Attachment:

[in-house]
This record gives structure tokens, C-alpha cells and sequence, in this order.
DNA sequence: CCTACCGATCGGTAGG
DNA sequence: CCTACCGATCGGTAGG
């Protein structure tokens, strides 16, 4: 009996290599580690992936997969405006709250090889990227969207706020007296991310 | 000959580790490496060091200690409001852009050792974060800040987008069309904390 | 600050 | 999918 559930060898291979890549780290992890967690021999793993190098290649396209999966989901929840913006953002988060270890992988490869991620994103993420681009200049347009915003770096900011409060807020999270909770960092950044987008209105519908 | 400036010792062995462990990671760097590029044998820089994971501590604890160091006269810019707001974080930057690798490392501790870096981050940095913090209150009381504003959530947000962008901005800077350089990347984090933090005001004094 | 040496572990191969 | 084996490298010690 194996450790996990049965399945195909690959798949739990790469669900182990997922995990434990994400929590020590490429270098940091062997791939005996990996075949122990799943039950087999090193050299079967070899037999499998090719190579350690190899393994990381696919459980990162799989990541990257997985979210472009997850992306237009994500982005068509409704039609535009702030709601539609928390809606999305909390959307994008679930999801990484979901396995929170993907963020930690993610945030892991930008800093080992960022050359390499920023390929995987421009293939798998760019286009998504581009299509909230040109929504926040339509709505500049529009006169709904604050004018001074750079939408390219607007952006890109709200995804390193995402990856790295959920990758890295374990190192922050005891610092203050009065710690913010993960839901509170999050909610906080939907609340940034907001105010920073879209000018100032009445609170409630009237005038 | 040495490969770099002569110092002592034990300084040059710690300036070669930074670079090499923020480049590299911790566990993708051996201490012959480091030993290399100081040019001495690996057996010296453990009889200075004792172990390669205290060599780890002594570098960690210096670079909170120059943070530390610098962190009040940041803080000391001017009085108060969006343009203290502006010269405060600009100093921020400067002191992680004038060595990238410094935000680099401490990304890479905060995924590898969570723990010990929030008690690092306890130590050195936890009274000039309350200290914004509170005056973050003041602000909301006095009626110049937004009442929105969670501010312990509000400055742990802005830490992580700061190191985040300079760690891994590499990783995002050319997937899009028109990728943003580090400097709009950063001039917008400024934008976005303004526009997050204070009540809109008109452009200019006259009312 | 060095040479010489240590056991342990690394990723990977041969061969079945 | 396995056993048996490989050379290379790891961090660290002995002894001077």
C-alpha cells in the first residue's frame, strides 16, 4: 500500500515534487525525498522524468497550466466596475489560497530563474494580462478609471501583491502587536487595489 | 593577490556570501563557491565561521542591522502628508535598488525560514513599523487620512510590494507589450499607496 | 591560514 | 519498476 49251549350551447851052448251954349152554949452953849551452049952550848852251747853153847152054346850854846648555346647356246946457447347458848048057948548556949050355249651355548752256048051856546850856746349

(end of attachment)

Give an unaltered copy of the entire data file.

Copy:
[in-house]
This record gives structure tokens, C-alpha cells and sequence, in this order.
DNA sequence: CCTACCGATCGGTAGG
DNA sequence: CCTACCGATCGGTAGG
């Protein structure tokens, strides 16, 4: 009996290599580690992936997969405006709250090889990227969207706020007296991310 | 000959580790490496060091200690409001852009050792974060800040987008069309904390 | 600050 | 999918 559930060898291979890549780290992890967690021999793993190098290649396209999966989901929840913006953002988060270890992988490869991620994103993420681009200049347009915003770096900011409060807020999270909770960092950044987008209105519908 | 400036010792062995462990990671760097590029044998820089994971501590604890160091006269810019707001974080930057690798490392501790870096981050940095913090209150009381504003959530947000962008901005800077350089990347984090933090005001004094 | 040496572990191969 | 084996490298010690 194996450790996990049965399945195909690959798949739990790469669900182990997922995990434990994400929590020590490429270098940091062997791939005996990996075949122990799943039950087999090193050299079967070899037999499998090719190579350690190899393994990381696919459980990162799989990541990257997985979210472009997850992306237009994500982005068509409704039609535009702030709601539609928390809606999305909390959307994008679930999801990484979901396995929170993907963020930690993610945030892991930008800093080992960022050359390499920023390929995987421009293939798998760019286009998504581009299509909230040109929504926040339509709505500049529009006169709904604050004018001074750079939408390219607007952006890109709200995804390193995402990856790295959920990758890295374990190192922050005891610092203050009065710690913010993960839901509170999050909610906080939907609340940034907001105010920073879209000018100032009445609170409630009237005038 | 040495490969770099002569110092002592034990300084040059710690300036070669930074670079090499923020480049590299911790566990993708051996201490012959480091030993290399100081040019001495690996057996010296453990009889200075004792172990390669205290060599780890002594570098960690210096670079909170120059943070530390610098962190009040940041803080000391001017009085108060969006343009203290502006010269405060600009100093921020400067002191992680004038060595990238410094935000680099401490990304890479905060995924590898969570723990010990929030008690690092306890130590050195936890009274000039309350200290914004509170005056973050003041602000909301006095009626110049937004009442929105969670501010312990509000400055742990802005830490992580700061190191985040300079760690891994590499990783995002050319997937899009028109990728943003580090400097709009950063001039917008400024934008976005303004526009997050204070009540809109008109452009200019006259009312 | 060095040479010489240590056991342990690394990723990977041969061969079945 | 396995056993048996490989050379290379790891961090660290002995002894001077």
C-alpha cells in the first residue's frame, strides 16, 4: 500500500515534487525525498522524468497550466466596475489560497530563474494580462478609471501583491502587536487595489 | 593577490556570501563557491565561521542591522502628508535598488525560514513599523487620512510590494507589450499607496 | 591560514 | 519498476 49251549350551447851052448251954349152554949452953849551452049952550848852251747853153847152054346850854846648555346647356246946457447347458848048057948548556949050355249651355548752256048051856546850856746349